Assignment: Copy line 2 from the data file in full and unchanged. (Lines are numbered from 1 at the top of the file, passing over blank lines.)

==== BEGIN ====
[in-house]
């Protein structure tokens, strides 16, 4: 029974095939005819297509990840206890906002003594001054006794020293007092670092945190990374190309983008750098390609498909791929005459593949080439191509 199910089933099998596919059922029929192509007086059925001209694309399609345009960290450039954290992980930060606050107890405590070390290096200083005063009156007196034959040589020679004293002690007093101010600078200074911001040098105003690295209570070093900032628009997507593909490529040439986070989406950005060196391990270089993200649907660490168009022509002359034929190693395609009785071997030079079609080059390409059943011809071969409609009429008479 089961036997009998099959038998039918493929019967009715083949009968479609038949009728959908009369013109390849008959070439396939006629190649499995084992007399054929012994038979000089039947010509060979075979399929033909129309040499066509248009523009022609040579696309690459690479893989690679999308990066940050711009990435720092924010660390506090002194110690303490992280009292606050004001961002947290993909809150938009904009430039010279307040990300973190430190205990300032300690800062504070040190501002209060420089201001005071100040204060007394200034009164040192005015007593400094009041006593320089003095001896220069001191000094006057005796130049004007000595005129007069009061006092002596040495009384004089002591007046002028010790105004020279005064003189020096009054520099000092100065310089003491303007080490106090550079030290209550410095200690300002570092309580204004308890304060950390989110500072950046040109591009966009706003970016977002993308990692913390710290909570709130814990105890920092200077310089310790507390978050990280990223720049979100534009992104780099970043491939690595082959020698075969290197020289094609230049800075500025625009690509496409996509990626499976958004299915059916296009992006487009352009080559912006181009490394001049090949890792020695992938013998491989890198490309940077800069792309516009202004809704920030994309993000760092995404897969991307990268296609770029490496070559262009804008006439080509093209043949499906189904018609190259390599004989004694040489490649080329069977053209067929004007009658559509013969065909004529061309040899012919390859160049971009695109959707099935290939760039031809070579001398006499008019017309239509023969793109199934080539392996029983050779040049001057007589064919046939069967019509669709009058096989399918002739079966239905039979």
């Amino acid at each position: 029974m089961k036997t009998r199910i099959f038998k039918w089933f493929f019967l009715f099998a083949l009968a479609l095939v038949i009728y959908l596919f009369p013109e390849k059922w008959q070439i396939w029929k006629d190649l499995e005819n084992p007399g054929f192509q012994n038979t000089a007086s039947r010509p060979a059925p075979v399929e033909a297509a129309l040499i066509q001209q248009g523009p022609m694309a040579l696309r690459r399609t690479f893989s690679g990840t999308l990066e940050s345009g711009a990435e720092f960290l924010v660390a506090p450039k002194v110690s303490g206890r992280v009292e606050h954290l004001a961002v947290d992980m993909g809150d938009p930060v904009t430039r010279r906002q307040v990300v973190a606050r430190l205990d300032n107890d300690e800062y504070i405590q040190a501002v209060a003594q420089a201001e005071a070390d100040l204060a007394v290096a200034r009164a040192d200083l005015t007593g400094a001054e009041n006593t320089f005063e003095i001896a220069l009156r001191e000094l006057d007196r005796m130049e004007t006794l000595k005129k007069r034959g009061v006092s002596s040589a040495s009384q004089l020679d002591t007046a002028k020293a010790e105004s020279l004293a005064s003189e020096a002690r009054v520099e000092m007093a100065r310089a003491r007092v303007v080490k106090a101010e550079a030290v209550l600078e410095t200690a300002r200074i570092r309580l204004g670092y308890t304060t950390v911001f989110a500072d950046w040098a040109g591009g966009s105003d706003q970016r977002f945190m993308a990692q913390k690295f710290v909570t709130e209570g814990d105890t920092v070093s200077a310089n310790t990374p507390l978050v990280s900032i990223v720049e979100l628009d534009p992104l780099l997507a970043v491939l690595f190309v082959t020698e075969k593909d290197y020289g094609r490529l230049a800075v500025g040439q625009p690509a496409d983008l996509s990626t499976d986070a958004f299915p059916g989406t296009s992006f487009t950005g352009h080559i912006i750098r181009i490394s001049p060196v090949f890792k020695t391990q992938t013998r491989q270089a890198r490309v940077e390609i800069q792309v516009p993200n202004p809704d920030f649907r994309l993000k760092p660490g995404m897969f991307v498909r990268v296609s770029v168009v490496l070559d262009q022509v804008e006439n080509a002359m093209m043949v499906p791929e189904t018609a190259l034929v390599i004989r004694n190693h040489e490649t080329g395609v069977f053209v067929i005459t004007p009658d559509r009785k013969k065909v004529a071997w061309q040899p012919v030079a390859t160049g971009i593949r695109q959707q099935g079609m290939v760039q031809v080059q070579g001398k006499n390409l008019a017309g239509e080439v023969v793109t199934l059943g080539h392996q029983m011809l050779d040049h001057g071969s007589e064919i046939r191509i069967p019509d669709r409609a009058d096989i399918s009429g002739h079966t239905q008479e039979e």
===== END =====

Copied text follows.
């Protein structure tokens, strides 16, 4: 029974095939005819297509990840206890906002003594001054006794020293007092670092945190990374190309983008750098390609498909791929005459593949080439191509 199910089933099998596919059922029929192509007086059925001209694309399609345009960290450039954290992980930060606050107890405590070390290096200083005063009156007196034959040589020679004293002690007093101010600078200074911001040098105003690295209570070093900032628009997507593909490529040439986070989406950005060196391990270089993200649907660490168009022509002359034929190693395609009785071997030079079609080059390409059943011809071969409609009429008479 089961036997009998099959038998039918493929019967009715083949009968479609038949009728959908009369013109390849008959070439396939006629190649499995084992007399054929012994038979000089039947010509060979075979399929033909129309040499066509248009523009022609040579696309690459690479893989690679999308990066940050711009990435720092924010660390506090002194110690303490992280009292606050004001961002947290993909809150938009904009430039010279307040990300973190430190205990300032300690800062504070040190501002209060420089201001005071100040204060007394200034009164040192005015007593400094009041006593320089003095001896220069001191000094006057005796130049004007000595005129007069009061006092002596040495009384004089002591007046002028010790105004020279005064003189020096009054520099000092100065310089003491303007080490106090550079030290209550410095200690300002570092309580204004308890304060950390989110500072950046040109591009966009706003970016977002993308990692913390710290909570709130814990105890920092200077310089310790507390978050990280990223720049979100534009992104780099970043491939690595082959020698075969290197020289094609230049800075500025625009690509496409996509990626499976958004299915059916296009992006487009352009080559912006181009490394001049090949890792020695992938013998491989890198490309940077800069792309516009202004809704920030994309993000760092995404897969991307990268296609770029490496070559262009804008006439080509093209043949499906189904018609190259390599004989004694040489490649080329069977053209067929004007009658559509013969065909004529061309040899012919390859160049971009695109959707099935290939760039031809070579001398006499008019017309239509023969793109199934080539392996029983050779040049001057007589064919046939069967019509669709009058096989399918002739079966239905039979």